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Titolo:
Measuring the ghost of competition: Insights from density-dependent habitat selection on the co-existence and dynamics of lemmings
Autore:
Morris, DW; Davidson, DL; Krebs, CJ;
Indirizzi:
Lakehead Univ, Dept Biol, Thunder Bay, ON P7B 5E1, Canada Lakehead Univ Thunder Bay ON Canada P7B 5E1 under Bay, ON P7B 5E1, Canada Lakehead Univ, Fac Forestry & Forest Environm, Thunder Bay, ON P7B 5E1, Canada Lakehead Univ Thunder Bay ON Canada P7B 5E1 under Bay, ON P7B 5E1, Canada Univ British Columbia, Dept Zool, Vancouver, BC V6T 1Z4, Canada Univ British Columbia Vancouver BC Canada V6T 1Z4 ver, BC V6T 1Z4, Canada
Titolo Testata:
EVOLUTIONARY ECOLOGY RESEARCH
fascicolo: 1, volume: 2, anno: 2000,
pagine: 41 - 67
SICI:
1522-0613(200001)2:1<41:MTGOCI>2.0.ZU;2-V
Fonte:
ISI
Lingua:
ENG
Soggetto:
APPARENT COMPETITION; DICROSTONYX-GROENLANDICUS; NUTRITIONAL ECOLOGY; POPULATION-DYNAMICS; MICROTINE RODENTS; LEMMUS-SIBIRICUS; GERBIL ISOCLINE; DIET SELECTION; COMMUNITIES; ALASKA;
Keywords:
Arctic; co-existence; competition; density dependence; ghost of competition; habitat selection; isocline; isodar; isoleg; lemming;
Tipo documento:
Article
Natura:
Periodico
Settore Disciplinare:
Agriculture,Biology & Environmental Sciences
Citazioni:
56
Recensione:
Indirizzi per estratti:
Indirizzo: Morris, DW Lakehead Univ, Dept Biol, Thunder Bay, ON P7B 5E1, Canada Lakehead Univ Thunder Bay ON Canada P7B 5E1 ON P7B 5E1, Canada
Citazione:
D.W. Morris et al., "Measuring the ghost of competition: Insights from density-dependent habitat selection on the co-existence and dynamics of lemmings", EVOL EC RES, 2(1), 2000, pp. 41-67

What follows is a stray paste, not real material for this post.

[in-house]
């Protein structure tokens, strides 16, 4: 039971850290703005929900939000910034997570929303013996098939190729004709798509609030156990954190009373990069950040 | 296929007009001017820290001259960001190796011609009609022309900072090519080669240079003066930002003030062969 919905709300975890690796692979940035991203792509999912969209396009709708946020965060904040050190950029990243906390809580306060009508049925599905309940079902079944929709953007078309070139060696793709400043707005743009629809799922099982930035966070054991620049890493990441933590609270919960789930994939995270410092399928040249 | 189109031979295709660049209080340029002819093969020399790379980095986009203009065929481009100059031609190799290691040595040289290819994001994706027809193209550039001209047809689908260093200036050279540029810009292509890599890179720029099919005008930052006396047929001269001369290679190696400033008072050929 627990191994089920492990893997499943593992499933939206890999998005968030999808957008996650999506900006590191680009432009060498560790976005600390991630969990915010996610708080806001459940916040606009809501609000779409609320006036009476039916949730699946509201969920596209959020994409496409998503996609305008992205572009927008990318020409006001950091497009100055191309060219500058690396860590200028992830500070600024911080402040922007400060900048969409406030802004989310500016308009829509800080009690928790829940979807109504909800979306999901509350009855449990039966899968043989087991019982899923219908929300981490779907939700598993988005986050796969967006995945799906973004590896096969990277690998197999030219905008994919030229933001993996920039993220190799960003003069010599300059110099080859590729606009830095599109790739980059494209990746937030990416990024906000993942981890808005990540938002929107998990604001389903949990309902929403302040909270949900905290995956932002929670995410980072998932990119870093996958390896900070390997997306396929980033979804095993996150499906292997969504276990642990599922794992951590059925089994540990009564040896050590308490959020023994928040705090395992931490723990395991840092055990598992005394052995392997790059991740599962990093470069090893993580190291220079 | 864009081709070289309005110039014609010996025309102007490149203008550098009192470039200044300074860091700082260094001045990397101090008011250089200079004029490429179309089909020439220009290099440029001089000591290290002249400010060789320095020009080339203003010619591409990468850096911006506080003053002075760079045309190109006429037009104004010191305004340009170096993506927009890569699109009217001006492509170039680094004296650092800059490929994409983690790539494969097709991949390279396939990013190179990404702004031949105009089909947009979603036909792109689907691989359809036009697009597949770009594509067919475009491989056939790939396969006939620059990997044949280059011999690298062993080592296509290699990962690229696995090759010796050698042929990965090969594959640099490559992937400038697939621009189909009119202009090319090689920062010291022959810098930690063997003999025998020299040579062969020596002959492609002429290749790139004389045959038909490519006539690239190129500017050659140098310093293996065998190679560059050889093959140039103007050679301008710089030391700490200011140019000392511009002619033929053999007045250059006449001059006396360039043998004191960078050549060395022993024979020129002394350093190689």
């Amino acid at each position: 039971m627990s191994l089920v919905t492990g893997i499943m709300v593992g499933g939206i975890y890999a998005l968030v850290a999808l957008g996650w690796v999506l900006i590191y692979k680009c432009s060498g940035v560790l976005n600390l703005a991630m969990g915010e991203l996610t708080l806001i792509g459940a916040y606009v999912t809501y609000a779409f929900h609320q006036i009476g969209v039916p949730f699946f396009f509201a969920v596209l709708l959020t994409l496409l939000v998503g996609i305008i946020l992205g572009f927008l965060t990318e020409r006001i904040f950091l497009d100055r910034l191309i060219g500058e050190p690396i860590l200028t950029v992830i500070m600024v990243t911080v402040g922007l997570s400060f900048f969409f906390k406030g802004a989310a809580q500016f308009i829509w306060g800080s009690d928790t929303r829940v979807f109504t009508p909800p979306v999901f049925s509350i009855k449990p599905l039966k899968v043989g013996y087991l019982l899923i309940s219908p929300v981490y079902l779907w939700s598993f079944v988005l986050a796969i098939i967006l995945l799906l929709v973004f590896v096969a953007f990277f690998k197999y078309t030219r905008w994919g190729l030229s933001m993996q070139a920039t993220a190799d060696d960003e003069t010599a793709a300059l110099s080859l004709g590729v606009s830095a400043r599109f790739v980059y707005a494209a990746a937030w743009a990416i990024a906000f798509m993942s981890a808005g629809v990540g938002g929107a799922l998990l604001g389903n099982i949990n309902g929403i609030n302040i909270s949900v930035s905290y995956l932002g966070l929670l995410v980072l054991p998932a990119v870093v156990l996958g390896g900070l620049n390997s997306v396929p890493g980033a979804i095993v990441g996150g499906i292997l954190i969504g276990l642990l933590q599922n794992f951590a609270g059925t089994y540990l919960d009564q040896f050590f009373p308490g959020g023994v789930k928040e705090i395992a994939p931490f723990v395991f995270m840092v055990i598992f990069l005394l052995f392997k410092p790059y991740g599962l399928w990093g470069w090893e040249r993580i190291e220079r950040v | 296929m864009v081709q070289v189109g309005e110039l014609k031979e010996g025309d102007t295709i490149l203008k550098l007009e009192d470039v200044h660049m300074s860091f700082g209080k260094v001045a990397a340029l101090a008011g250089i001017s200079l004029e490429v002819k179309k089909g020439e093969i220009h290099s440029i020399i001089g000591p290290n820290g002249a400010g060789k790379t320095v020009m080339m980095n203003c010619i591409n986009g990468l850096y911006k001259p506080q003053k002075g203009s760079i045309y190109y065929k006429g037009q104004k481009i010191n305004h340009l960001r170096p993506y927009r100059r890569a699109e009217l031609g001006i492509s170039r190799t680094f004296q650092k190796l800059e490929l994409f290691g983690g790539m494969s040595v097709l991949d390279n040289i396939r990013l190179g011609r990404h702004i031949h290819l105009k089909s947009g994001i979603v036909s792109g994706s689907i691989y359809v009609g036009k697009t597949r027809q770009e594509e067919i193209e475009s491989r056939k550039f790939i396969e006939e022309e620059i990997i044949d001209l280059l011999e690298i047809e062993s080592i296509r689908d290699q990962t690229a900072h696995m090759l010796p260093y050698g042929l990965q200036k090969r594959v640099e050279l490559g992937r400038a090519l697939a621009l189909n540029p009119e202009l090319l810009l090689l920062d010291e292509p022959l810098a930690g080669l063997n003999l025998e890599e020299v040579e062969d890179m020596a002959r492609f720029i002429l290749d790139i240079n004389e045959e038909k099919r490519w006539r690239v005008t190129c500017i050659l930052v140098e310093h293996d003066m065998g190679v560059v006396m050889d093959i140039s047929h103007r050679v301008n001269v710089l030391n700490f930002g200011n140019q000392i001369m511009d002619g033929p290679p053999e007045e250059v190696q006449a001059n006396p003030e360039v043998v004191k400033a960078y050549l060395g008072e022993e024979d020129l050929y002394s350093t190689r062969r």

Abstract

When interspecific competitors resolve their co-existence by habitat segregation, their competition might, like a ghost, be invisible because the species occupy separate habitats. Population fluctuations should often bring the species into competition in jointly occupied habitats where their competition can be measured by habitat isodars (lines or planes of density where the expected fitness of individuals is the same in all occupied habitats). We tested the theory by calculating isodars for two species of lemmings with distinct habitat preferences When population densities are high, both habitats are occupied by both species But as densities decline, habitat isodars suggest that the joint dynamics of each species pass through a region where each occupies a separate habitat (the ghost of competition). the competition was asymmetrical. The density of collared lemmings in their preferred habitat was reduced as the density of brown lemmings increased in the same habitat. But collared lemmings had no direct competitive effect on brown lemmings. The interspecific effect from brown lemmings was comparable to - possibly even in excess of - intraspecific competition for habitat. The asymmetric competition for habitat yields spectacular new kinds of isolegs categorizing habitat competition between co-existing species. Although current evidence implicates competition, the patterns are also consistent with apparent competition driven by specialized predators. Regardless of whether lemming habitat use reflects true or apparent competition, the associated density dependent differences in habitat preference are likely to have major consequences for the nonstable dynamics of lemmings and non-linear lemming isoclines.

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Documento generato il 02/12/20 alle ore 05:03:31